April 19, 2006
Written by Cory Chandler
FOR IMMEDIATE RELEASE
DATE: April 19, 2006
CONTACT: Cory Chandler, firstname.lastname@example.org
HURRICANE’S INFLUENCE ON STOCK PRICES NOT ALWAYS NEGATIVE
Initial Media Coverage of Hurricanes Can Boost Stock Prices
LUBBOCK – While hurricanes can be detrimental to the stock prices of insurance companies, Texas Tech University and East Carolina University economists have demonstrated that market performance varies widely depending on media coverage given to the storm as its direction and wind speeds shift.
In some cases, stock prices actually get a boost as insurance companies get what amounts to free advertising during the hurricane’s early stages, when media coverage focuses on the importance of being insured.
The findings, published in the American Meteorological Society’s “Weather and Forecasting,” help determine what impact extended windstorms have on insurance firms and could prompt improved risk management strategies.
In finance, studies analyzing economic impact often focus on a relatively short period, such as the day the storm made landfall, said Brad Ewing, Rawls professor in operations management in the Rawls College of Business and member of Texas Tech’s Wind Science and Engineering Research Center.
Using data gathered from Hurricane Floyd, which pounded North Carolina in September 1999, the researchers compared daily news coverage to insurance stock prices during the storm’s 11-day span, or synoptic life cycle. The synoptic life cycle began when Floyd was classified as a tropical depression and lasted until the hurricane finally ended.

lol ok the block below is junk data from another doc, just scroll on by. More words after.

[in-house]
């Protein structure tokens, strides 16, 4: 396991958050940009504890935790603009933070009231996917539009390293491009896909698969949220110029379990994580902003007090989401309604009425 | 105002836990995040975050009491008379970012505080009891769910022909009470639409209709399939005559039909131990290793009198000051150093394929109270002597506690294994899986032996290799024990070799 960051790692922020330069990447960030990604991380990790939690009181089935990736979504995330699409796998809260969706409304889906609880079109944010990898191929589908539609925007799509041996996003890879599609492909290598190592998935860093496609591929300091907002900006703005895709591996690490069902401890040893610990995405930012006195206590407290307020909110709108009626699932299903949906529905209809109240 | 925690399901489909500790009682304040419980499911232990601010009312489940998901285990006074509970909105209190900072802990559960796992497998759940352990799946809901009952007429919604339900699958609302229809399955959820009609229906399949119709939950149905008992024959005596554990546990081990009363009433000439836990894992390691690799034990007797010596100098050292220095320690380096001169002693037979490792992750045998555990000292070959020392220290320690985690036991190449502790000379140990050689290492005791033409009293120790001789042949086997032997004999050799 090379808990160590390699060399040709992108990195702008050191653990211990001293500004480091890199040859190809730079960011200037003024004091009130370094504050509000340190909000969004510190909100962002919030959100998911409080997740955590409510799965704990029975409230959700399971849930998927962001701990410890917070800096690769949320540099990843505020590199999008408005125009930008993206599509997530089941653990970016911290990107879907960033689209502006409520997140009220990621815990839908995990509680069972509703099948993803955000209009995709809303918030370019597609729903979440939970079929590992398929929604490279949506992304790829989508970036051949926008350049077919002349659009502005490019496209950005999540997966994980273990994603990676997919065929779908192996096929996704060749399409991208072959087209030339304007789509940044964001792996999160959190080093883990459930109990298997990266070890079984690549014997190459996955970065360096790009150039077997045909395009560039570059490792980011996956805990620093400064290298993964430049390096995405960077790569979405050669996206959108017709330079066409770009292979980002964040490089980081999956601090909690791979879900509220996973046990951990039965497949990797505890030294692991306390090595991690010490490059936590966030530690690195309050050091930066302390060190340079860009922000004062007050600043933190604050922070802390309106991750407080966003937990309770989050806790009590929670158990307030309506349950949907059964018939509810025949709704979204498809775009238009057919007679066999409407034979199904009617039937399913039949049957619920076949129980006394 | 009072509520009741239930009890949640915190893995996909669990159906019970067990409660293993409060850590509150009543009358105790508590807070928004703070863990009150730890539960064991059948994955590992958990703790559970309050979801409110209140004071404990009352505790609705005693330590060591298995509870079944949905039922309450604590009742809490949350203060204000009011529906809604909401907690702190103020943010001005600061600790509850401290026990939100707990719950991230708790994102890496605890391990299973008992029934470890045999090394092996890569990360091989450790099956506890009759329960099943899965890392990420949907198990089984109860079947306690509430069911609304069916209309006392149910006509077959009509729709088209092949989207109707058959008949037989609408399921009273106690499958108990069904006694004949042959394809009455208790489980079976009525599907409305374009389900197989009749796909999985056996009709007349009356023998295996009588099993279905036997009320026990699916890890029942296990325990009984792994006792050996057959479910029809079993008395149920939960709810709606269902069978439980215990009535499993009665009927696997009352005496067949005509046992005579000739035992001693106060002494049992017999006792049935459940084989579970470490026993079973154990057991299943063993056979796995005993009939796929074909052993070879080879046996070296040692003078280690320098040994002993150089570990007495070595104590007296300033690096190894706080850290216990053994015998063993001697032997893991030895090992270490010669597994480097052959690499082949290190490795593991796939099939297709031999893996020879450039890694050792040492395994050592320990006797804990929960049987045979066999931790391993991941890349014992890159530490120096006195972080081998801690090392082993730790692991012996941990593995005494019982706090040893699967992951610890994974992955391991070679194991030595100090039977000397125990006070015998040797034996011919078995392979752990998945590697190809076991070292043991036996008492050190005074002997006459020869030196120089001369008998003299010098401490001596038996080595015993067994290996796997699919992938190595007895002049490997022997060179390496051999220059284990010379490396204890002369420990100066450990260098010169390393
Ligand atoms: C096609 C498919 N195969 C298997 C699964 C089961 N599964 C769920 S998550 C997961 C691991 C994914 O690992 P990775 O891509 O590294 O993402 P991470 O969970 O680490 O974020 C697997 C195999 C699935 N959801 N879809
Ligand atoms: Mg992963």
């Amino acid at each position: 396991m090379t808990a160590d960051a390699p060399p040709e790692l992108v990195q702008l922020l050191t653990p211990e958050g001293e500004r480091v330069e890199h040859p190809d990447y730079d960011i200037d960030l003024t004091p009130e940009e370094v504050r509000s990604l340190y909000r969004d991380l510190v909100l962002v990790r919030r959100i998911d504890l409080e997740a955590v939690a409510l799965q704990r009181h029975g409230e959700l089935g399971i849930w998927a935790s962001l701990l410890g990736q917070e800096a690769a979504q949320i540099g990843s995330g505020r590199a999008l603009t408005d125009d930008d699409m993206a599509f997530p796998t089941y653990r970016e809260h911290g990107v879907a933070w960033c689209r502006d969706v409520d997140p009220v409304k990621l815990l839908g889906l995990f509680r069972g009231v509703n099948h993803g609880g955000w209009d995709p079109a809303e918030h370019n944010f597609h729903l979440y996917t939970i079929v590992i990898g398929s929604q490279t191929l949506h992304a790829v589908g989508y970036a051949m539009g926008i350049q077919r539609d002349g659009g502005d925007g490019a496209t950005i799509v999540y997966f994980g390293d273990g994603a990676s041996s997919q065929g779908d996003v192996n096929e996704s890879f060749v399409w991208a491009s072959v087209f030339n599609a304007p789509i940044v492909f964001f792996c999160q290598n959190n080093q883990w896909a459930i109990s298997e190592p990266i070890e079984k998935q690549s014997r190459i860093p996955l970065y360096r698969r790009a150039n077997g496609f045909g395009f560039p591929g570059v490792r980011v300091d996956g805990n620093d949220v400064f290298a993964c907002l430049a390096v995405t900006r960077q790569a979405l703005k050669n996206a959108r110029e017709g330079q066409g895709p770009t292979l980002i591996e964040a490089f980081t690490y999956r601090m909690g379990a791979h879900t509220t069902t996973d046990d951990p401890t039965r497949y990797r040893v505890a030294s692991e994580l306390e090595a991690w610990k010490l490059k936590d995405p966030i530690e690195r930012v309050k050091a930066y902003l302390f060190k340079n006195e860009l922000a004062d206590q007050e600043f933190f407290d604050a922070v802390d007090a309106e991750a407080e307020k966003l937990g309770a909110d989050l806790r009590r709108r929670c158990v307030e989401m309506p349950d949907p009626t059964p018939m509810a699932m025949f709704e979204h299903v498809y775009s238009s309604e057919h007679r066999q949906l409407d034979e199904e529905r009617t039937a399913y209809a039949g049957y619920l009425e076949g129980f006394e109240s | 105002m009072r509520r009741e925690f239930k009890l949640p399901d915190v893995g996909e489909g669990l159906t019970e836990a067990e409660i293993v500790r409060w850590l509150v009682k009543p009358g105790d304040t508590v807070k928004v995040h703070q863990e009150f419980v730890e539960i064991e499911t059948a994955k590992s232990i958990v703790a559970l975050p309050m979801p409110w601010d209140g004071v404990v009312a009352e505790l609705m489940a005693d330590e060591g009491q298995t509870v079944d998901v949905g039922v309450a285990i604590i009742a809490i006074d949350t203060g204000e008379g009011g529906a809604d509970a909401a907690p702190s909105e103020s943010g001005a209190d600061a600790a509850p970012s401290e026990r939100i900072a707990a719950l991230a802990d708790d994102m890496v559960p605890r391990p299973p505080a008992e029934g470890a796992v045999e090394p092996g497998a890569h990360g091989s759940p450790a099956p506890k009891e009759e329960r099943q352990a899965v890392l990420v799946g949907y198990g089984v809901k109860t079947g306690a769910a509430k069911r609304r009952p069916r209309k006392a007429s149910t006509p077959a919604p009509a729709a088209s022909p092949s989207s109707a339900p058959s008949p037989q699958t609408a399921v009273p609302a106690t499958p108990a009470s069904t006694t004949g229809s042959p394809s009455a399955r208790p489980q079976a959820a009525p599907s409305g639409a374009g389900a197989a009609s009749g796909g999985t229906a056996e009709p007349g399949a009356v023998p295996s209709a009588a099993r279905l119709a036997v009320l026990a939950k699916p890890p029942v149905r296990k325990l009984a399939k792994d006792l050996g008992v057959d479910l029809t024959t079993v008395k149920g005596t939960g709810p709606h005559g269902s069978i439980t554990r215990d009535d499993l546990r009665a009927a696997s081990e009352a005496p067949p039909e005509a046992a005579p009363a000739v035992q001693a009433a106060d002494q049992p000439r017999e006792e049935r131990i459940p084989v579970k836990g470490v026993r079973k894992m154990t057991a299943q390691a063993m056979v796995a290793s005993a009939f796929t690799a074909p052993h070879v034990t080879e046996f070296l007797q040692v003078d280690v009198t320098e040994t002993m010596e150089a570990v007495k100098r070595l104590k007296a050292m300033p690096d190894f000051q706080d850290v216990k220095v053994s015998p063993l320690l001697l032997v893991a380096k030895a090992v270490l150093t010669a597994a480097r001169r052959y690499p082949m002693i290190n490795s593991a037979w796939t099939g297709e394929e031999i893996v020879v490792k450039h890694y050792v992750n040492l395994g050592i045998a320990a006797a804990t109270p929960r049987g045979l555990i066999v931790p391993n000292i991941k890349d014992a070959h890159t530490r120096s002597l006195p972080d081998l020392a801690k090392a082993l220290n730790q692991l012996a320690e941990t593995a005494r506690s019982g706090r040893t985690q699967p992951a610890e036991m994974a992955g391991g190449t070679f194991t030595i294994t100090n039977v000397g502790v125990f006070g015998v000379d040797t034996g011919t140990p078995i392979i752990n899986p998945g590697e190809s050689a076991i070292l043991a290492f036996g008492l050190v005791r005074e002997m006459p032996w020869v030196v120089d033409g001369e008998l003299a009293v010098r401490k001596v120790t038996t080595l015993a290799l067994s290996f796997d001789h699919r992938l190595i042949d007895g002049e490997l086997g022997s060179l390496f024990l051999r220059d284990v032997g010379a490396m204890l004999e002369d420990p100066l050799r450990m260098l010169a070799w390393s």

“We found, essentially, that there is a lot of value placed in the media,” Ewing said. “Markets valued the news and responded accordingly.”
Early news reports given to the tropical storm gave little indication of impending damage, the researchers found. During this time, insurers saw their stock prices increase.
However, when the storm quickly grew to a category 4 and began racing toward the U.S. coast, prices plummeted as news sources began warning of possible devastation. When the storm weakened before making landfall, prices adjusted upward accordingly.
These responses are generally in line with models of investor behavior, where information is acted on quickly and assimilated into daily price changes, they reported.
The study was conducted by Ewing; Scott Hein, Briscoe Chair of bank Management in the Texas Tech Rawls College of Business; and Jamie Brown Kruse,with the Natural Hazards Mitigation Research Center at East Carolina University.
CONTACT: Brad Ewing, Rawls professor in operations management, Rawls College of Business, Texas Tech University, (806) 742- 3939, or email@example.com.